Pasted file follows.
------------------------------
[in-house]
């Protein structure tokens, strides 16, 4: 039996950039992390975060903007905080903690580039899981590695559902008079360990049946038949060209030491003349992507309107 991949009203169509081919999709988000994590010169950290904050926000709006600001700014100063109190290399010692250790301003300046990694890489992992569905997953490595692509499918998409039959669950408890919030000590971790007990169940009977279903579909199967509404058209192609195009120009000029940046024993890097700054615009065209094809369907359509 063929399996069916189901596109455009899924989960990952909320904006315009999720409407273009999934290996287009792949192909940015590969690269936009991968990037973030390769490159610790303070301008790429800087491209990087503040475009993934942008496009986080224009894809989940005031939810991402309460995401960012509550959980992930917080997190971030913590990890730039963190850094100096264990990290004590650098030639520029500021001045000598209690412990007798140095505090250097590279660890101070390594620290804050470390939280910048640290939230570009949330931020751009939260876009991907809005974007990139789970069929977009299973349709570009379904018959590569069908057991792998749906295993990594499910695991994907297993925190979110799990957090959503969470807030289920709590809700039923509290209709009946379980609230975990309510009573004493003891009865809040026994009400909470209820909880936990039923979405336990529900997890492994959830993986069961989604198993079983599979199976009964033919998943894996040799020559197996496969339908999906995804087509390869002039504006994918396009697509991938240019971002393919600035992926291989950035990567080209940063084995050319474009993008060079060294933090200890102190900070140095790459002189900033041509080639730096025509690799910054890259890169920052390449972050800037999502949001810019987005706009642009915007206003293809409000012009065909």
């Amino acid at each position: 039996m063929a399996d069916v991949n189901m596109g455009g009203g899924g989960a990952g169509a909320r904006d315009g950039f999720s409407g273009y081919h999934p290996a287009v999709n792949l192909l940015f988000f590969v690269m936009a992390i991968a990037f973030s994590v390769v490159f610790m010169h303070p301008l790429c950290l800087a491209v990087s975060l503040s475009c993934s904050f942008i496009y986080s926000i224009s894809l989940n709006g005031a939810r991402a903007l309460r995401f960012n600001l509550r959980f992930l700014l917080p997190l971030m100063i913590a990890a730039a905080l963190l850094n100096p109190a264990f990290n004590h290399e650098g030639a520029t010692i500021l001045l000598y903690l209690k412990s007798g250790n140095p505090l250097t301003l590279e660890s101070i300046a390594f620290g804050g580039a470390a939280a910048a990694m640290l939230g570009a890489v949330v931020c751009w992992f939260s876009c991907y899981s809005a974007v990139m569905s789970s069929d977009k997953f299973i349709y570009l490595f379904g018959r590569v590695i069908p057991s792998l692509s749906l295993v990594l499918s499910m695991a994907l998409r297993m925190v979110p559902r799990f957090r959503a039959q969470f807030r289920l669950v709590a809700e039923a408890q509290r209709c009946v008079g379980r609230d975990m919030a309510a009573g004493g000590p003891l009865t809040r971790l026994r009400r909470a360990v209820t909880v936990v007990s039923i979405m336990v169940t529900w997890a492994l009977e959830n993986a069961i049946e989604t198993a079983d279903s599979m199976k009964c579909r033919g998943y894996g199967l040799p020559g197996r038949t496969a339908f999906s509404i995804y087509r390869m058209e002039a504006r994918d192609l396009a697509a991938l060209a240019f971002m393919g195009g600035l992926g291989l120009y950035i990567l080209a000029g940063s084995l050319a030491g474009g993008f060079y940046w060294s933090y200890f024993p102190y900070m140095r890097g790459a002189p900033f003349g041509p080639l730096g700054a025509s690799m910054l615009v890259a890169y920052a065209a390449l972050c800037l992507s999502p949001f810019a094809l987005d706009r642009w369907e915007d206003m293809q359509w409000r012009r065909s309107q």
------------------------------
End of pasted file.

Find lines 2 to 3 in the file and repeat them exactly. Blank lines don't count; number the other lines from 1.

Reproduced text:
């Protein structure tokens, strides 16, 4: 039996950039992390975060903007905080903690580039899981590695559902008079360990049946038949060209030491003349992507309107 991949009203169509081919999709988000994590010169950290904050926000709006600001700014100063109190290399010692250790301003300046990694890489992992569905997953490595692509499918998409039959669950408890919030000590971790007990169940009977279903579909199967509404058209192609195009120009000029940046024993890097700054615009065209094809369907359509 063929399996069916189901596109455009899924989960990952909320904006315009999720409407273009999934290996287009792949192909940015590969690269936009991968990037973030390769490159610790303070301008790429800087491209990087503040475009993934942008496009986080224009894809989940005031939810991402309460995401960012509550959980992930917080997190971030913590990890730039963190850094100096264990990290004590650098030639520029500021001045000598209690412990007798140095505090250097590279660890101070390594620290804050470390939280910048640290939230570009949330931020751009939260876009991907809005974007990139789970069929977009299973349709570009379904018959590569069908057991792998749906295993990594499910695991994907297993925190979110799990957090959503969470807030289920709590809700039923509290209709009946379980609230975990309510009573004493003891009865809040026994009400909470209820909880936990039923979405336990529900997890492994959830993986069961989604198993079983599979199976009964033919998943894996040799020559197996496969339908999906995804087509390869002039504006994918396009697509991938240019971002393919600035992926291989950035990567080209940063084995050319474009993008060079060294933090200890102190900070140095790459002189900033041509080639730096025509690799910054890259890169920052390449972050800037999502949001810019987005706009642009915007206003293809409000012009065909």
């Amino acid at each position: 039996m063929a399996d069916v991949n189901m596109g455009g009203g899924g989960a990952g169509a909320r904006d315009g950039f999720s409407g273009y081919h999934p290996a287009v999709n792949l192909l940015f988000f590969v690269m936009a992390i991968a990037f973030s994590v390769v490159f610790m010169h303070p301008l790429c950290l800087a491209v990087s975060l503040s475009c993934s904050f942008i496009y986080s926000i224009s894809l989940n709006g005031a939810r991402a903007l309460r995401f960012n600001l509550r959980f992930l700014l917080p997190l971030m100063i913590a990890a730039a905080l963190l850094n100096p109190a264990f990290n004590h290399e650098g030639a520029t010692i500021l001045l000598y903690l209690k412990s007798g250790n140095p505090l250097t301003l590279e660890s101070i300046a390594f620290g804050g580039a470390a939280a910048a990694m640290l939230g570009a890489v949330v931020c751009w992992f939260s876009c991907y899981s809005a974007v990139m569905s789970s069929d977009k997953f299973i349709y570009l490595f379904g018959r590569v590695i069908p057991s792998l692509s749906l295993v990594l499918s499910m695991a994907l998409r297993m925190v979110p559902r799990f957090r959503a039959q969470f807030r289920l669950v709590a809700e039923a408890q509290r209709c009946v008079g379980r609230d975990m919030a309510a009573g004493g000590p003891l009865t809040r971790l026994r009400r909470a360990v209820t909880v936990v007990s039923i979405m336990v169940t529900w997890a492994l009977e959830n993986a069961i049946e989604t198993a079983d279903s599979m199976k009964c579909r033919g998943y894996g199967l040799p020559g197996r038949t496969a339908f999906s509404i995804y087509r390869m058209e002039a504006r994918d192609l396009a697509a991938l060209a240019f971002m393919g195009g600035l992926g291989l120009y950035i990567l080209a000029g940063s084995l050319a030491g474009g993008f060079y940046w060294s933090y200890f024993p102190y900070m140095r890097g790459a002189p900033f003349g041509p080639l730096g700054a025509s690799m910054l615009v890259a890169y920052a065209a390449l972050c800037l992507s999502p949001f810019a094809l987005d706009r642009w369907e915007d206003m293809q359509w409000r012009r065909s309107q």